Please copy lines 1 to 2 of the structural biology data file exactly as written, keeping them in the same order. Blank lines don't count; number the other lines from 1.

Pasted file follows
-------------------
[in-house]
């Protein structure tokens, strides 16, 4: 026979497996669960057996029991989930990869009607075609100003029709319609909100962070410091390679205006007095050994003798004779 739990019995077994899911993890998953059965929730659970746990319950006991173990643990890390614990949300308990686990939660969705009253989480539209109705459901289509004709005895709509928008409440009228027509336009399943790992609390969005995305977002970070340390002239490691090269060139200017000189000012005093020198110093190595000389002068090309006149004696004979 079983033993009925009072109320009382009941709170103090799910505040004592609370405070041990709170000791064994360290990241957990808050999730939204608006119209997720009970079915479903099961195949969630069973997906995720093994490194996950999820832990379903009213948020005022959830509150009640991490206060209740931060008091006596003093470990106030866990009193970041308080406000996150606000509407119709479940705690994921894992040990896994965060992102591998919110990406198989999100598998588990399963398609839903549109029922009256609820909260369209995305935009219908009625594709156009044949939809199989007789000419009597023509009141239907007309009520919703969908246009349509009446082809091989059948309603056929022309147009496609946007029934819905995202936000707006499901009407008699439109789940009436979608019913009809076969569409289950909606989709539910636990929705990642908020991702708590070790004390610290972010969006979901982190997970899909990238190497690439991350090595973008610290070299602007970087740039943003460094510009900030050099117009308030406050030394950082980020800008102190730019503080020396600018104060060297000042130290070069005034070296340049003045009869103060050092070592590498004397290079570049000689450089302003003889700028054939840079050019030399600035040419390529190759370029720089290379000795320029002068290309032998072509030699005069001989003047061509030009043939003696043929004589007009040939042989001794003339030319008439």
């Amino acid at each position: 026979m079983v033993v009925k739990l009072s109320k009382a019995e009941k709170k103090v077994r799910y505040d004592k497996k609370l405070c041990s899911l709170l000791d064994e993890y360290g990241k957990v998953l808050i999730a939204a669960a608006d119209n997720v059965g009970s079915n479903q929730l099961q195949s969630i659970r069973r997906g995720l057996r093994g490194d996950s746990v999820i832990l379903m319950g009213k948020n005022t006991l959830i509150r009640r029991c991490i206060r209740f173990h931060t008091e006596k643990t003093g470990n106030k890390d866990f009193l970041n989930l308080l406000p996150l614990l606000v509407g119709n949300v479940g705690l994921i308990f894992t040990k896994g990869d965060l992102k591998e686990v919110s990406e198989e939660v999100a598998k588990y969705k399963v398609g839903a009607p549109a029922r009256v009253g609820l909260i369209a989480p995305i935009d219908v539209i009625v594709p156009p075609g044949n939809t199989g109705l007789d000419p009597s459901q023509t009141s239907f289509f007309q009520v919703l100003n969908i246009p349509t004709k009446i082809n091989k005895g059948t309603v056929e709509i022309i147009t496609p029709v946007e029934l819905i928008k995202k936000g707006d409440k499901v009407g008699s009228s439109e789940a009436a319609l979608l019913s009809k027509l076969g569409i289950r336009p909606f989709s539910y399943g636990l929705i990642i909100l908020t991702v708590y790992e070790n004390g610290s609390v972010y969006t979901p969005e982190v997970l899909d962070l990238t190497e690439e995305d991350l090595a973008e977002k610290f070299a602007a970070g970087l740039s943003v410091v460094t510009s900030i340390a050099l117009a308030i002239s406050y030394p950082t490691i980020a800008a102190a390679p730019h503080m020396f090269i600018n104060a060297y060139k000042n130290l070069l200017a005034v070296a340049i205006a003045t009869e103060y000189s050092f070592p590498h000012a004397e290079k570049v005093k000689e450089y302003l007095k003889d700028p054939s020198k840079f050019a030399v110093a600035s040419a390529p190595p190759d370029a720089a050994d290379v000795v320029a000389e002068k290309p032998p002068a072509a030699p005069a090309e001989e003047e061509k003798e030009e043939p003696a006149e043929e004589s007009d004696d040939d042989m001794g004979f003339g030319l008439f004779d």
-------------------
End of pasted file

[in-house]
């Protein structure tokens, strides 16, 4: 026979497996669960057996029991989930990869009607075609100003029709319609909100962070410091390679205006007095050994003798004779 739990019995077994899911993890998953059965929730659970746990319950006991173990643990890390614990949300308990686990939660969705009253989480539209109705459901289509004709005895709509928008409440009228027509336009399943790992609390969005995305977002970070340390002239490691090269060139200017000189000012005093020198110093190595000389002068090309006149004696004979 079983033993009925009072109320009382009941709170103090799910505040004592609370405070041990709170000791064994360290990241957990808050999730939204608006119209997720009970079915479903099961195949969630069973997906995720093994490194996950999820832990379903009213948020005022959830509150009640991490206060209740931060008091006596003093470990106030866990009193970041308080406000996150606000509407119709479940705690994921894992040990896994965060992102591998919110990406198989999100598998588990399963398609839903549109029922009256609820909260369209995305935009219908009625594709156009044949939809199989007789000419009597023509009141239907007309009520919703969908246009349509009446082809091989059948309603056929022309147009496609946007029934819905995202936000707006499901009407008699439109789940009436979608019913009809076969569409289950909606989709539910636990929705990642908020991702708590070790004390610290972010969006979901982190997970899909990238190497690439991350090595973008610290070299602007970087740039943003460094510009900030050099117009308030406050030394950082980020800008102190730019503080020396600018104060060297000042130290070069005034070296340049003045009869103060050092070592590498004397290079570049000689450089302003003889700028054939840079050019030399600035040419390529190759370029720089290379000795320029002068290309032998072509030699005069001989003047061509030009043939003696043929004589007009040939042989001794003339030319008439």